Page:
Mason and Other Virginia Universities Respond to COVID-19

Mason makes adjustments to classes, events and housing; other universities take similar precautions


Mason and other Virginia universities are taking precautionary measures during the COVID-19 outbreak. 

Interim President Anne Holton announced on March 16 that Mason will be moving to online classes for the rest of the semester, and residential and dining halls remain open for students in special circumstances who are unable to return home. 

The first university in Virginia to take action against COVID-19 was the University of Virginia (UVA), which announced it will close all campus events and in-person classes until May 15. Mason has also canceled all events through May 18. 

UVA President James Ryan explained the reasoning behind the university’s decision in a video message to students. 

“Our approach is guided by three goals: (1) to protect the health of our students, faculty, staff, and Charlottesville neighbors; (2) to help slow the spread of the virus in Virginia and the nation; (3) to ensure the continuity of our teaching, research, and clinical care. All of those goals are advanced by reducing the number of people who are living and meeting on Grounds,” Ryan said.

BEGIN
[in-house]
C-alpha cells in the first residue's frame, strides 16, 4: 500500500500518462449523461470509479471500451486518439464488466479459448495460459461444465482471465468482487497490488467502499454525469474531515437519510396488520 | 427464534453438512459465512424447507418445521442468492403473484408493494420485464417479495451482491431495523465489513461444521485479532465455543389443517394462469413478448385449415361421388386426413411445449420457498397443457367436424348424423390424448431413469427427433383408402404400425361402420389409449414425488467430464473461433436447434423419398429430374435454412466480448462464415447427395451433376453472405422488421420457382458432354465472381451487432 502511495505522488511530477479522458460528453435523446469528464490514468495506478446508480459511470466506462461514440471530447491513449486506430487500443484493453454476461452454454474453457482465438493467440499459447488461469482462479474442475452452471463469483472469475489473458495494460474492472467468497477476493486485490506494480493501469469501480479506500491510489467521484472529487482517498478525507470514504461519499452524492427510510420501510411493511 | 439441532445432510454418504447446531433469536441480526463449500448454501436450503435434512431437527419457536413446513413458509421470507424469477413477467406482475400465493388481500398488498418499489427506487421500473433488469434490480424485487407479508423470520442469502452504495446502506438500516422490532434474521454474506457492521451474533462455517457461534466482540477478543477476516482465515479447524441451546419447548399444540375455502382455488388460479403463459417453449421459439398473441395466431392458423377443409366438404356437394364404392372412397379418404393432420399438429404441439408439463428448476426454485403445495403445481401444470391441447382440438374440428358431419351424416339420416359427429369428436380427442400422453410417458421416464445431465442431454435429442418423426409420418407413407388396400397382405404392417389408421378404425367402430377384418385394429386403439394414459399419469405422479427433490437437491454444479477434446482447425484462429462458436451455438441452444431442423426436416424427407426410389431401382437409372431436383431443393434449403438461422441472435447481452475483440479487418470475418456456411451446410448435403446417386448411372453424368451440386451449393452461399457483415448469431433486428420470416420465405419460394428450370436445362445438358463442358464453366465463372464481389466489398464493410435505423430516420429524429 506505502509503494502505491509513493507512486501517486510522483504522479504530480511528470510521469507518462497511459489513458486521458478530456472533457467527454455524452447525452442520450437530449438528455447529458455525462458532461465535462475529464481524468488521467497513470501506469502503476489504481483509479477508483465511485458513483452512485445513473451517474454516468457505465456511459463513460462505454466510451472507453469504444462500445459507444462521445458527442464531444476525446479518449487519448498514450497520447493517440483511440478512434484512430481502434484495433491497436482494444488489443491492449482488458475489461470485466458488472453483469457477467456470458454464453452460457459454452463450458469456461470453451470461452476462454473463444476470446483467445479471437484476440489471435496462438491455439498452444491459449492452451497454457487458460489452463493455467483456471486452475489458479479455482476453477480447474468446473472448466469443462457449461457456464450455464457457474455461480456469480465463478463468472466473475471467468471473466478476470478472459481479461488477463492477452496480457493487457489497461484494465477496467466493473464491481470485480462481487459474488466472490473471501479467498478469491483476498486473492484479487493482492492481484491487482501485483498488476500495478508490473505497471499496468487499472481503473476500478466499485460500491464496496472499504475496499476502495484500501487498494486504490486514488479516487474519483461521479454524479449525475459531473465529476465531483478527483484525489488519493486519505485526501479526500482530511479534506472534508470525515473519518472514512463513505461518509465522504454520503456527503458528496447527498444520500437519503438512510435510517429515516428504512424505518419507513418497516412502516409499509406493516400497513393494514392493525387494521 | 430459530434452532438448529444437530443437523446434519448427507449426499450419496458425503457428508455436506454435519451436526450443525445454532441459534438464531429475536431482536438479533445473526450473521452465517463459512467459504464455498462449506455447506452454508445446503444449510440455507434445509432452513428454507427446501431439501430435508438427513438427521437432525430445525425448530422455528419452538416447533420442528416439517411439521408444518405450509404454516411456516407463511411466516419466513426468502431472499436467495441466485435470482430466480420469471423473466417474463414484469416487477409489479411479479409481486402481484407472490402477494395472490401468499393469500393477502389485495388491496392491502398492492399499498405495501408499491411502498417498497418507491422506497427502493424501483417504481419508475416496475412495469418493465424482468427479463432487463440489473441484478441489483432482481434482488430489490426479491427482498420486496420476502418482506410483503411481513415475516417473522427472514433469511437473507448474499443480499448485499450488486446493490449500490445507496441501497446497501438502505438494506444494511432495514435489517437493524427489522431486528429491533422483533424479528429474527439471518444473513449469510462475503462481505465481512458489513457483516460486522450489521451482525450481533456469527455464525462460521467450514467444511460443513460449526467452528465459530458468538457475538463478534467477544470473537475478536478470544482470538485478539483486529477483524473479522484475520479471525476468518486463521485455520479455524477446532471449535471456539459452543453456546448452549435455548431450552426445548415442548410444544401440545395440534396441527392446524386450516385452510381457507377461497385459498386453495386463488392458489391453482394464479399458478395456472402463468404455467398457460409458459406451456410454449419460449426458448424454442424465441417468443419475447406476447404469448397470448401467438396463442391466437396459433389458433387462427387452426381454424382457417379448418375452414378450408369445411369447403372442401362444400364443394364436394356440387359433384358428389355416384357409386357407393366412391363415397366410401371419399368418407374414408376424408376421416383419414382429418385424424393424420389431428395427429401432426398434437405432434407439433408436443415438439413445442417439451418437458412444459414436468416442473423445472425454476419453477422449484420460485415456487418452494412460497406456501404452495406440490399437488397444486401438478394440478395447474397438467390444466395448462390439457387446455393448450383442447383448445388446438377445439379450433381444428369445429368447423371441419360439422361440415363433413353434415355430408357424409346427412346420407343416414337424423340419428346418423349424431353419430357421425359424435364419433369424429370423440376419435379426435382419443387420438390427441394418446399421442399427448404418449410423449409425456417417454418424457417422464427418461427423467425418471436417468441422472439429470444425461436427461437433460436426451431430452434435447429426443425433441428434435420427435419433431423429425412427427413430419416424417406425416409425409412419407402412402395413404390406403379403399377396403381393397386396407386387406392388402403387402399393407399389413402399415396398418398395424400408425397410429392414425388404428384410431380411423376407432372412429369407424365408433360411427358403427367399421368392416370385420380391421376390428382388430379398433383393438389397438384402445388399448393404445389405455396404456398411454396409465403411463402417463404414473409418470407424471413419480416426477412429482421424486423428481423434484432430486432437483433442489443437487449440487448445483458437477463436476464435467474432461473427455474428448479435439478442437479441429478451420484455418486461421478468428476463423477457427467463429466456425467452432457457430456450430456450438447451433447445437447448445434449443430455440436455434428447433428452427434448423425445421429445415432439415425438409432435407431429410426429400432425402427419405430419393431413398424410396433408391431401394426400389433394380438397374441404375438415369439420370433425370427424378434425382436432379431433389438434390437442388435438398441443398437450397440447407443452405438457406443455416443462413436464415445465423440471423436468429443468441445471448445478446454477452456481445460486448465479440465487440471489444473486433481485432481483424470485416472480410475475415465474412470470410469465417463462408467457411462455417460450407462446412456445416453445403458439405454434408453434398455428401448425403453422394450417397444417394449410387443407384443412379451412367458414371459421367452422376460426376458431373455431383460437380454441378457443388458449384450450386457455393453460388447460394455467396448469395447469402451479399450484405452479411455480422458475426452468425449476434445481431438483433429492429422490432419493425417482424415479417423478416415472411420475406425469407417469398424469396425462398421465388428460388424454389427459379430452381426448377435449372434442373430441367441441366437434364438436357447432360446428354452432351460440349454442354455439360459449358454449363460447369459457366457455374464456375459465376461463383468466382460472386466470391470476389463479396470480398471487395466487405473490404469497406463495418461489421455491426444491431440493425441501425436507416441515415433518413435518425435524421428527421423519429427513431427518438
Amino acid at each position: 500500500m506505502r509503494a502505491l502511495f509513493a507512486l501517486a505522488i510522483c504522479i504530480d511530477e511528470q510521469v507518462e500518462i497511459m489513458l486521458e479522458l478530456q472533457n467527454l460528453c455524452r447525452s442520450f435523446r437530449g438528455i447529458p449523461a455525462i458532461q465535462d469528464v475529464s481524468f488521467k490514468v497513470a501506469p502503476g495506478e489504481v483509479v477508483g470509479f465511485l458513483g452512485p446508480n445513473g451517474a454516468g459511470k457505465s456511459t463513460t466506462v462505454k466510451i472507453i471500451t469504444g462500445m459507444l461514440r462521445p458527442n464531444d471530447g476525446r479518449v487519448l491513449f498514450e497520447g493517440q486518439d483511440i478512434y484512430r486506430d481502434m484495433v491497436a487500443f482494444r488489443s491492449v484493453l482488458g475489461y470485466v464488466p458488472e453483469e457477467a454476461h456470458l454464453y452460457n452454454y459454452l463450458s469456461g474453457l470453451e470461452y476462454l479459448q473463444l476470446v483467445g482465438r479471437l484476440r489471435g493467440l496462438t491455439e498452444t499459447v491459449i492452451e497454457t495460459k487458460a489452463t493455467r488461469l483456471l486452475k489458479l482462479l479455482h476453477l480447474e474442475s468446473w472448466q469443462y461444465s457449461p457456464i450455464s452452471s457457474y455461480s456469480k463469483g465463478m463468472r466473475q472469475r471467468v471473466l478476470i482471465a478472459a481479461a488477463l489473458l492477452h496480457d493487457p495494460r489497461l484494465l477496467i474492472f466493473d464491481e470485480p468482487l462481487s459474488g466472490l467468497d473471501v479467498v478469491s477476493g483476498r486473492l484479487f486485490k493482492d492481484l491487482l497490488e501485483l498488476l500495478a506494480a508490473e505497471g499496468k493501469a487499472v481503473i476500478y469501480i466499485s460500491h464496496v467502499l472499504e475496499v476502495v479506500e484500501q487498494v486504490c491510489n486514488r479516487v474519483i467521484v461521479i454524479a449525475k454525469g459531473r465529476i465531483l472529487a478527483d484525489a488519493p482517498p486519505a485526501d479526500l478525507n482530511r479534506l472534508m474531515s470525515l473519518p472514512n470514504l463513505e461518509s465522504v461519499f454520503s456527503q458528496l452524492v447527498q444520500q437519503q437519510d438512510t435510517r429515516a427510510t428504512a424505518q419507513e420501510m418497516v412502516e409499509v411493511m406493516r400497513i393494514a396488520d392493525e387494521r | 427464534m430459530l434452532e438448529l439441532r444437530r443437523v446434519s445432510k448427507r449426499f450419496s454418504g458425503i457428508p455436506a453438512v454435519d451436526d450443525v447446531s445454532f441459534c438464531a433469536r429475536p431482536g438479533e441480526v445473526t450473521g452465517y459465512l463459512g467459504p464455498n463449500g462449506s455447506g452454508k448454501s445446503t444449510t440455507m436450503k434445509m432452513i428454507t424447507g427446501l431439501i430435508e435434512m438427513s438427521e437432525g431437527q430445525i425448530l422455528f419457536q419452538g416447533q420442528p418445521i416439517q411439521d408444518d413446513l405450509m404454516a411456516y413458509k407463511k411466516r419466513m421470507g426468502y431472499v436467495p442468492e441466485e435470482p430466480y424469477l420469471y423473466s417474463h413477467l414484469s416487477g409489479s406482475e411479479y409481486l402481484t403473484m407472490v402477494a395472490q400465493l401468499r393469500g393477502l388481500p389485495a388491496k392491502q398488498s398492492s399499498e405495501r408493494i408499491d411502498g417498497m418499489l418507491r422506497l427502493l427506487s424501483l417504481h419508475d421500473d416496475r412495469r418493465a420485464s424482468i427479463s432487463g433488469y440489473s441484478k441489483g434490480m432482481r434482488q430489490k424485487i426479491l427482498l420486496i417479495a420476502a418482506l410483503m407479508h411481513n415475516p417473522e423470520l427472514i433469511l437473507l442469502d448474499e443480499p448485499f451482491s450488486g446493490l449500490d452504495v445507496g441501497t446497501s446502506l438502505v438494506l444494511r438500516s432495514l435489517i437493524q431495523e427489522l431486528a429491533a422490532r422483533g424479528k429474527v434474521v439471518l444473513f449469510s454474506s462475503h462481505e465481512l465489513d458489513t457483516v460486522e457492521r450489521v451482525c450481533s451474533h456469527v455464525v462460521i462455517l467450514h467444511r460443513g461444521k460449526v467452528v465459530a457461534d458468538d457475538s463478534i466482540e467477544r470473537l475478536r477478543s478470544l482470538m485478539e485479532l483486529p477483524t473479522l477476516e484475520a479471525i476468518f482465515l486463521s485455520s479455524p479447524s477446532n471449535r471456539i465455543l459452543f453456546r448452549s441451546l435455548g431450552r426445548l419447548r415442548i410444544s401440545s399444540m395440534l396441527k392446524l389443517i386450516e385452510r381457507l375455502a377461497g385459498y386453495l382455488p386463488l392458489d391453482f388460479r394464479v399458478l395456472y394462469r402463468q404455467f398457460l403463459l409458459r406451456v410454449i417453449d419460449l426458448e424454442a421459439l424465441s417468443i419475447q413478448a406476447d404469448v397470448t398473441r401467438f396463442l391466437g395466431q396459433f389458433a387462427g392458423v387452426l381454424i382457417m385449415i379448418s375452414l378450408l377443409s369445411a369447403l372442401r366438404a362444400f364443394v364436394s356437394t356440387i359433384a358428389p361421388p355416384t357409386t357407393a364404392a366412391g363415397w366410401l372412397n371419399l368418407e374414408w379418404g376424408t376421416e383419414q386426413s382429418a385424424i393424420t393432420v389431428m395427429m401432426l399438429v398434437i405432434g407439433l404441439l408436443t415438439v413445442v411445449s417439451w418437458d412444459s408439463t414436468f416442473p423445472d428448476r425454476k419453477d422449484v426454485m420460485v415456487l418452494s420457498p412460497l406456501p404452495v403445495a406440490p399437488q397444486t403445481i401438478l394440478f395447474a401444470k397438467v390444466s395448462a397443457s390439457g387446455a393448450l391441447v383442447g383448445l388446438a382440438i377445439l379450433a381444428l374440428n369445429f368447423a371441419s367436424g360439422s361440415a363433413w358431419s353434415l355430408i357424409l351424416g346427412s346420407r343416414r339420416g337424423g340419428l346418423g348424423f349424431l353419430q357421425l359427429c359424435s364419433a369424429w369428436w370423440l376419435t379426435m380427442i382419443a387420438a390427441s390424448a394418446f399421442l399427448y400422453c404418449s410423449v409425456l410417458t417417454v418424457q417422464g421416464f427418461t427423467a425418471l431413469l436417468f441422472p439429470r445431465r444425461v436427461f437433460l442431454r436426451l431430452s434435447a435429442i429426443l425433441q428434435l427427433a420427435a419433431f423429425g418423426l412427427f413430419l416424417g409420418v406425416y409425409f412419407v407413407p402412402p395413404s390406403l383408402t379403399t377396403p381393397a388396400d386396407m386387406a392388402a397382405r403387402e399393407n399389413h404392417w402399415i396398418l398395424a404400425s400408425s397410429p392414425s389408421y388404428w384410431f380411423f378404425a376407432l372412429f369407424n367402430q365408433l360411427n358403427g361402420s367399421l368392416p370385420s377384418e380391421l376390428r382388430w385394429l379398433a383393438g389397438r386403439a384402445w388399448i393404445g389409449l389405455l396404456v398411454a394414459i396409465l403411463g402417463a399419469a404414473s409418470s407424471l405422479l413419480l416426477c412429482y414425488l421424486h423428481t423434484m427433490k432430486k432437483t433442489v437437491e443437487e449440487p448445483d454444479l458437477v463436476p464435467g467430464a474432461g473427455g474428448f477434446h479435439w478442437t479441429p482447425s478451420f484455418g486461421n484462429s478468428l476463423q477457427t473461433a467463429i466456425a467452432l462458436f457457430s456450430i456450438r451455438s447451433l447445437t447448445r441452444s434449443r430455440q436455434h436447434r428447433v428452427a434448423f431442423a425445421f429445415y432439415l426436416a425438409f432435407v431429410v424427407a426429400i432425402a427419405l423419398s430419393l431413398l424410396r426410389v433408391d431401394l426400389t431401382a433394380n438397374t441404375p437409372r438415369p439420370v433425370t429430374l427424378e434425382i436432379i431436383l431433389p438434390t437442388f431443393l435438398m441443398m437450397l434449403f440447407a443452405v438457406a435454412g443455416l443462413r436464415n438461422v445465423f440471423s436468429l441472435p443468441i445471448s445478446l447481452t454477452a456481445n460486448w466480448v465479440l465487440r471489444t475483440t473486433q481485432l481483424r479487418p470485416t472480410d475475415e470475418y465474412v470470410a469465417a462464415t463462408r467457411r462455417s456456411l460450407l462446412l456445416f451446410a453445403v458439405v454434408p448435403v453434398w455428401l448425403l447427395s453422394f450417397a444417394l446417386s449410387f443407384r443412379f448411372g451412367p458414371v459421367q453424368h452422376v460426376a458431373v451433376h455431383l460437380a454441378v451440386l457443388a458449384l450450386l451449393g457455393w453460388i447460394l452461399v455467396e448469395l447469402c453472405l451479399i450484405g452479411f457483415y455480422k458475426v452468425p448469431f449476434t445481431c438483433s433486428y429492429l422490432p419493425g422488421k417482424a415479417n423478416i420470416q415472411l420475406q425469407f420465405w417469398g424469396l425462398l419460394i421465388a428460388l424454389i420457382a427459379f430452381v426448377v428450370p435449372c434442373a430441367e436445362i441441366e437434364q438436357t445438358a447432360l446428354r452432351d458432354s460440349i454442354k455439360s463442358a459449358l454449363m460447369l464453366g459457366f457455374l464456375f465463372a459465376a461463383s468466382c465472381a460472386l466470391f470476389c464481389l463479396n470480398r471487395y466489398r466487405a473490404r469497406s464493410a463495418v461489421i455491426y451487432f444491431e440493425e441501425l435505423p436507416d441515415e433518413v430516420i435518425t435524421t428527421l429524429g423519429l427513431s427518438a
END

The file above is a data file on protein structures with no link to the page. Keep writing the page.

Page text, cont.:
Following UVA, other universities such as William and Mary (W&M) and Virginia Tech announced their decisions. W&M is encouraging all students to move out of their residential dorms by March 25 at 5 p.m. It is creating a “locked, but not closed” policy for all buildings. 

FourthEstate/Alexandria McAlpine

Virginia Tech is making the decision to move commencement online, with a celebration planned for September. Mason has suspended commencement indefinitely.

“For many of our students, commencement is arguably their greatest achievement at this point in their lives, and we will recognize and celebrate it,” Virginia Tech President Tim Sands stated in a university-wide email. “I understand and share their disappointment regarding these unavoidable disruptions. We are experiencing an historic, unprecedented event that requires extraordinary actions. We will do what we must to stop the spread of the virus and protect our community, while honoring our graduates in the most meaningful way we can.”

Holton expressed similar sentiments in a video message sent to the Mason community. 

“This is an extraordinary time, an unprecedented time at Mason and around the world, and I am continually amazed and inspired by the creativity and resilience of our Mason community,” Holton said.

A pass/fail grading system will be available for undergraduate courses at W&M for the remainder of the semester. This comes as students from different universities — such as W&M — signed petitions to change classes from the normal grading scale to pass/fail. A petition has started at Mason.

Read more about this petition in an opinion piece by Opinion Editor Dominic Pino here